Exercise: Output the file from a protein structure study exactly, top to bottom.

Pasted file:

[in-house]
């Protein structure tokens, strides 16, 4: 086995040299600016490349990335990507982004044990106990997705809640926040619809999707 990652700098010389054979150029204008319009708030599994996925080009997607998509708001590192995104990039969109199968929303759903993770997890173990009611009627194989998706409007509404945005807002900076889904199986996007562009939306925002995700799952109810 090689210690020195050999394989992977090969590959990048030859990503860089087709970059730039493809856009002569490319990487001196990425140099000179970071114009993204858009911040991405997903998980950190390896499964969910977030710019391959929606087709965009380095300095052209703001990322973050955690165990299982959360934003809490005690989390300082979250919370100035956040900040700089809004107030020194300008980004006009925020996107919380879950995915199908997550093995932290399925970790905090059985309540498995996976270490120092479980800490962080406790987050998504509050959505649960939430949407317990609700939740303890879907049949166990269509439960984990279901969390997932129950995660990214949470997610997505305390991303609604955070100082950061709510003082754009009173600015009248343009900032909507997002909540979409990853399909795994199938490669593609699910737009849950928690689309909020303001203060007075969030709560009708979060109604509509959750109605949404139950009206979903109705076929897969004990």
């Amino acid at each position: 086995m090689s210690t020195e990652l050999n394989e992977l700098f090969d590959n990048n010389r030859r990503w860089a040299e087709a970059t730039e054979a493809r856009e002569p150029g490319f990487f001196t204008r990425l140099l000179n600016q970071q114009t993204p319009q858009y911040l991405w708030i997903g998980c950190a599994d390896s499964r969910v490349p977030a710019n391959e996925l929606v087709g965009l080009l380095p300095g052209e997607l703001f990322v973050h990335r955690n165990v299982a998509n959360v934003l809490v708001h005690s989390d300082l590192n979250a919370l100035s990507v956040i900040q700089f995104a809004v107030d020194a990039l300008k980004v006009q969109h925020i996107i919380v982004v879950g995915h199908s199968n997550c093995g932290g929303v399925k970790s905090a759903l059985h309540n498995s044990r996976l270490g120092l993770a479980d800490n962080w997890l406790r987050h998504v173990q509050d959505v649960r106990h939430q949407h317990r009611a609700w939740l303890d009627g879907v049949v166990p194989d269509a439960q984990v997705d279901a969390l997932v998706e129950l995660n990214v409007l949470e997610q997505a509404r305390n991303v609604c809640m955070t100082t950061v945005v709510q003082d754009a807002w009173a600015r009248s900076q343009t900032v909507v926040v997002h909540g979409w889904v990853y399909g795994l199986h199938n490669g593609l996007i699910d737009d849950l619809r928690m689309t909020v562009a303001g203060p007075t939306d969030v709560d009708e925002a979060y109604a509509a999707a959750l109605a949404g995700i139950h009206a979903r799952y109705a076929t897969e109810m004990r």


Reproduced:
[in-house]
């Protein structure tokens, strides 16, 4: 086995040299600016490349990335990507982004044990106990997705809640926040619809999707 990652700098010389054979150029204008319009708030599994996925080009997607998509708001590192995104990039969109199968929303759903993770997890173990009611009627194989998706409007509404945005807002900076889904199986996007562009939306925002995700799952109810 090689210690020195050999394989992977090969590959990048030859990503860089087709970059730039493809856009002569490319990487001196990425140099000179970071114009993204858009911040991405997903998980950190390896499964969910977030710019391959929606087709965009380095300095052209703001990322973050955690165990299982959360934003809490005690989390300082979250919370100035956040900040700089809004107030020194300008980004006009925020996107919380879950995915199908997550093995932290399925970790905090059985309540498995996976270490120092479980800490962080406790987050998504509050959505649960939430949407317990609700939740303890879907049949166990269509439960984990279901969390997932129950995660990214949470997610997505305390991303609604955070100082950061709510003082754009009173600015009248343009900032909507997002909540979409990853399909795994199938490669593609699910737009849950928690689309909020303001203060007075969030709560009708979060109604509509959750109605949404139950009206979903109705076929897969004990």
């Amino acid at each position: 086995m090689s210690t020195e990652l050999n394989e992977l700098f090969d590959n990048n010389r030859r990503w860089a040299e087709a970059t730039e054979a493809r856009e002569p150029g490319f990487f001196t204008r990425l140099l000179n600016q970071q114009t993204p319009q858009y911040l991405w708030i997903g998980c950190a599994d390896s499964r969910v490349p977030a710019n391959e996925l929606v087709g965009l080009l380095p300095g052209e997607l703001f990322v973050h990335r955690n165990v299982a998509n959360v934003l809490v708001h005690s989390d300082l590192n979250a919370l100035s990507v956040i900040q700089f995104a809004v107030d020194a990039l300008k980004v006009q969109h925020i996107i919380v982004v879950g995915h199908s199968n997550c093995g932290g929303v399925k970790s905090a759903l059985h309540n498995s044990r996976l270490g120092l993770a479980d800490n962080w997890l406790r987050h998504v173990q509050d959505v649960r106990h939430q949407h317990r009611a609700w939740l303890d009627g879907v049949v166990p194989d269509a439960q984990v997705d279901a969390l997932v998706e129950l995660n990214v409007l949470e997610q997505a509404r305390n991303v609604c809640m955070t100082t950061v945005v709510q003082d754009a807002w009173a600015r009248s900076q343009t900032v909507v926040v997002h909540g979409w889904v990853y399909g795994l199986h199938n490669g593609l996007i699910d737009d849950l619809r928690m689309t909020v562009a303001g203060p007075t939306d969030v709560d009708e925002a979060y109604a509509a999707a959750l109605a949404g995700i139950h009206a979903r799952y109705a076929t897969e109810m004990r």